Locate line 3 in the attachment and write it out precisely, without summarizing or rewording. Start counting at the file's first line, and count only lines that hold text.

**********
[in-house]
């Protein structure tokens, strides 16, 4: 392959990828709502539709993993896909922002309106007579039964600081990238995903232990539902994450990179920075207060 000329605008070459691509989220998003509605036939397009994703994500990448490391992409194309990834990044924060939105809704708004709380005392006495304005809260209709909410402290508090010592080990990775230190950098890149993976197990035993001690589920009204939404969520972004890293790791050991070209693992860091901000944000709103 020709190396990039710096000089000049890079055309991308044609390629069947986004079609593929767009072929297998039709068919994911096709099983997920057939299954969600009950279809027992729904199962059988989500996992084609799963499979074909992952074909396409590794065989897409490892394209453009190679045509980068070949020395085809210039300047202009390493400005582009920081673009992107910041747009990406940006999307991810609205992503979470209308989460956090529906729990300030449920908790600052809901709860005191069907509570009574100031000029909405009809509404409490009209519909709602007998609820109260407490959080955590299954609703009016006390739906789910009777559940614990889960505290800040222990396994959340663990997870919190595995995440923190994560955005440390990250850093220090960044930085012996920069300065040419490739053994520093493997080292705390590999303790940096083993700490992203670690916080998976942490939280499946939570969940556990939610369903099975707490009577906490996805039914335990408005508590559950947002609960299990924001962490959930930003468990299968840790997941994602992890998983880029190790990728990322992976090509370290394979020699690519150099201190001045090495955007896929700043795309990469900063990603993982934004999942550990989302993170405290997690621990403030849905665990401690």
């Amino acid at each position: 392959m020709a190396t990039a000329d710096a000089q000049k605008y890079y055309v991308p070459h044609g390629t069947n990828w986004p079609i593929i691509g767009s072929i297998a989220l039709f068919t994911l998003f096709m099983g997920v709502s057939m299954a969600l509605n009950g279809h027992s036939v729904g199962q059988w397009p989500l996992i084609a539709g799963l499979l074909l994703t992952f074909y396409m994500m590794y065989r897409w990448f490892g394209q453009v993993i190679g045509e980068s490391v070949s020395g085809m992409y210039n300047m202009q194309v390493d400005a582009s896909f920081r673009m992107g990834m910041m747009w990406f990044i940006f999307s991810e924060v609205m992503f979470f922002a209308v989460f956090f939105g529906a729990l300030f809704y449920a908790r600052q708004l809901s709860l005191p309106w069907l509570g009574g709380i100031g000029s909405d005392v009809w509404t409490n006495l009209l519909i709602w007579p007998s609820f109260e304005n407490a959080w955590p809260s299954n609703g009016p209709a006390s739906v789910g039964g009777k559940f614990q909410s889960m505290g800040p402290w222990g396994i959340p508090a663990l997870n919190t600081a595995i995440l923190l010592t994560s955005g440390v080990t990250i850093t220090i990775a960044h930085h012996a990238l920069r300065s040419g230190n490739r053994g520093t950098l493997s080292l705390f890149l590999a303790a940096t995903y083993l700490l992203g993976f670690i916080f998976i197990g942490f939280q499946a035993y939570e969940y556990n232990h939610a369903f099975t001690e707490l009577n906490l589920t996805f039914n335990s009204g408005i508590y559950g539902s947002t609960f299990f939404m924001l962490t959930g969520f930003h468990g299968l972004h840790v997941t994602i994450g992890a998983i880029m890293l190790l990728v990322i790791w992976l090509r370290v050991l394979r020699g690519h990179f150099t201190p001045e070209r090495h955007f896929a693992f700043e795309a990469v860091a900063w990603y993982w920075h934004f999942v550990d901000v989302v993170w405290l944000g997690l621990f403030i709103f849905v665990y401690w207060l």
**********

């Amino acid at each position: 392959m020709a190396t990039a000329d710096a000089q000049k605008y890079y055309v991308p070459h044609g390629t069947n990828w986004p079609i593929i691509g767009s072929i297998a989220l039709f068919t994911l998003f096709m099983g997920v709502s057939m299954a969600l509605n009950g279809h027992s036939v729904g199962q059988w397009p989500l996992i084609a539709g799963l499979l074909l994703t992952f074909y396409m994500m590794y065989r897409w990448f490892g394209q453009v993993i190679g045509e980068s490391v070949s020395g085809m992409y210039n300047m202009q194309v390493d400005a582009s896909f920081r673009m992107g990834m910041m747009w990406f990044i940006f999307s991810e924060v609205m992503f979470f922002a209308v989460f956090f939105g529906a729990l300030f809704y449920a908790r600052q708004l809901s709860l005191p309106w069907l509570g009574g709380i100031g000029s909405d005392v009809w509404t409490n006495l009209l519909i709602w007579p007998s609820f109260e304005n407490a959080w955590p809260s299954n609703g009016p209709a006390s739906v789910g039964g009777k559940f614990q909410s889960m505290g800040p402290w222990g396994i959340p508090a663990l997870n919190t600081a595995i995440l923190l010592t994560s955005g440390v080990t990250i850093t220090i990775a960044h930085h012996a990238l920069r300065s040419g230190n490739r053994g520093t950098l493997s080292l705390f890149l590999a303790a940096t995903y083993l700490l992203g993976f670690i916080f998976i197990g942490f939280q499946a035993y939570e969940y556990n232990h939610a369903f099975t001690e707490l009577n906490l589920t996805f039914n335990s009204g408005i508590y559950g539902s947002t609960f299990f939404m924001l962490t959930g969520f930003h468990g299968l972004h840790v997941t994602i994450g992890a998983i880029m890293l190790l990728v990322i790791w992976l090509r370290v050991l394979r020699g690519h990179f150099t201190p001045e070209r090495h955007f896929a693992f700043e795309a990469v860091a900063w990603y993982w920075h934004f999942v550990d901000v989302v993170w405290l944000g997690l621990f403030i709103f849905v665990y401690w207060l």